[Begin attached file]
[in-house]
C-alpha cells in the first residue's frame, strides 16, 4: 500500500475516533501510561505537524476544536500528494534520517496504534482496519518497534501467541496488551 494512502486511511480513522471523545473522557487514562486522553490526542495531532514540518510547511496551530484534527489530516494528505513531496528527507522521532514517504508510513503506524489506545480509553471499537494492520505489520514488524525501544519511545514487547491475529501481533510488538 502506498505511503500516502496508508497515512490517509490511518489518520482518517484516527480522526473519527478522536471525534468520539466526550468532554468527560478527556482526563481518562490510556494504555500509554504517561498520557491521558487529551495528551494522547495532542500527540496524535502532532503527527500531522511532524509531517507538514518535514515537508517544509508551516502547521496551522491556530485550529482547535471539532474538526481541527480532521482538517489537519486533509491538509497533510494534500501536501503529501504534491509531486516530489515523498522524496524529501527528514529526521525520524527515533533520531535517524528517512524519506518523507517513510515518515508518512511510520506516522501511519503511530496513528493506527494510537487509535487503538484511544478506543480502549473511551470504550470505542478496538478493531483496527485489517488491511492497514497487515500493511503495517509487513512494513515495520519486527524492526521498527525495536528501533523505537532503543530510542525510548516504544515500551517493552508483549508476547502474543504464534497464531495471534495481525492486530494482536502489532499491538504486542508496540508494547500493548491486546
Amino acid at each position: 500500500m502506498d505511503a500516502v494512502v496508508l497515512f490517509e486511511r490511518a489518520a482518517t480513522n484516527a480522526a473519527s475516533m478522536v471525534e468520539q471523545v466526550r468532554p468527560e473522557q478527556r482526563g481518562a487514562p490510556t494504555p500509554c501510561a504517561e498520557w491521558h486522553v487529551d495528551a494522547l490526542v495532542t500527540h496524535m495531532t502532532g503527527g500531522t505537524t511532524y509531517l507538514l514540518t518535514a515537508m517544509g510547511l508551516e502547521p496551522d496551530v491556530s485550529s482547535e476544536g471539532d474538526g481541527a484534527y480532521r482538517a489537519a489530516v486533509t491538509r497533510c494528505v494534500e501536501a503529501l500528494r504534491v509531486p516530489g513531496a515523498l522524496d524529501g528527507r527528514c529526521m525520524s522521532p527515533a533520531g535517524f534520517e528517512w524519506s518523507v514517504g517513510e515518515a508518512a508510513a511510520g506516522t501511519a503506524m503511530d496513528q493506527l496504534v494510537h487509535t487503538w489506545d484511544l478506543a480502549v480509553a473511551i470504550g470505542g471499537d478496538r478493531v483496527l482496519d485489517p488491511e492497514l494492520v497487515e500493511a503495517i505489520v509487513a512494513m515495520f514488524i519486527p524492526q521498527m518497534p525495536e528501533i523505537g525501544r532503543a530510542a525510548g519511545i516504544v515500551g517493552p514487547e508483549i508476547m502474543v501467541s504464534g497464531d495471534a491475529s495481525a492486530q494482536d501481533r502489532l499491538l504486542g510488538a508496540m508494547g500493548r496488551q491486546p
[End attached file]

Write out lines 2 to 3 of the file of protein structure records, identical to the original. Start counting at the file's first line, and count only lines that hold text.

C-alpha cells in the first residue's frame, strides 16, 4: 500500500475516533501510561505537524476544536500528494534520517496504534482496519518497534501467541496488551 494512502486511511480513522471523545473522557487514562486522553490526542495531532514540518510547511496551530484534527489530516494528505513531496528527507522521532514517504508510513503506524489506545480509553471499537494492520505489520514488524525501544519511545514487547491475529501481533510488538 502506498505511503500516502496508508497515512490517509490511518489518520482518517484516527480522526473519527478522536471525534468520539466526550468532554468527560478527556482526563481518562490510556494504555500509554504517561498520557491521558487529551495528551494522547495532542500527540496524535502532532503527527500531522511532524509531517507538514518535514515537508517544509508551516502547521496551522491556530485550529482547535471539532474538526481541527480532521482538517489537519486533509491538509497533510494534500501536501503529501504534491509531486516530489515523498522524496524529501527528514529526521525520524527515533533520531535517524528517512524519506518523507517513510515518515508518512511510520506516522501511519503511530496513528493506527494510537487509535487503538484511544478506543480502549473511551470504550470505542478496538478493531483496527485489517488491511492497514497487515500493511503495517509487513512494513515495520519486527524492526521498527525495536528501533523505537532503543530510542525510548516504544515500551517493552508483549508476547502474543504464534497464531495471534495481525492486530494482536502489532499491538504486542508496540508494547500493548491486546
Amino acid at each position: 500500500m502506498d505511503a500516502v494512502v496508508l497515512f490517509e486511511r490511518a489518520a482518517t480513522n484516527a480522526a473519527s475516533m478522536v471525534e468520539q471523545v466526550r468532554p468527560e473522557q478527556r482526563g481518562a487514562p490510556t494504555p500509554c501510561a504517561e498520557w491521558h486522553v487529551d495528551a494522547l490526542v495532542t500527540h496524535m495531532t502532532g503527527g500531522t505537524t511532524y509531517l507538514l514540518t518535514a515537508m517544509g510547511l508551516e502547521p496551522d496551530v491556530s485550529s482547535e476544536g471539532d474538526g481541527a484534527y480532521r482538517a489537519a489530516v486533509t491538509r497533510c494528505v494534500e501536501a503529501l500528494r504534491v509531486p516530489g513531496a515523498l522524496d524529501g528527507r527528514c529526521m525520524s522521532p527515533a533520531g535517524f534520517e528517512w524519506s518523507v514517504g517513510e515518515a508518512a508510513a511510520g506516522t501511519a503506524m503511530d496513528q493506527l496504534v494510537h487509535t487503538w489506545d484511544l478506543a480502549v480509553a473511551i470504550g470505542g471499537d478496538r478493531v483496527l482496519d485489517p488491511e492497514l494492520v497487515e500493511a503495517i505489520v509487513a512494513m515495520f514488524i519486527p524492526q521498527m518497534p525495536e528501533i523505537g525501544r532503543a530510542a525510548g519511545i516504544v515500551g517493552p514487547e508483549i508476547m502474543v501467541s504464534g497464531d495471534a491475529s495481525a492486530q494482536d501481533r502489532l499491538l504486542g510488538a508496540m508494547g500493548r496488551q491486546p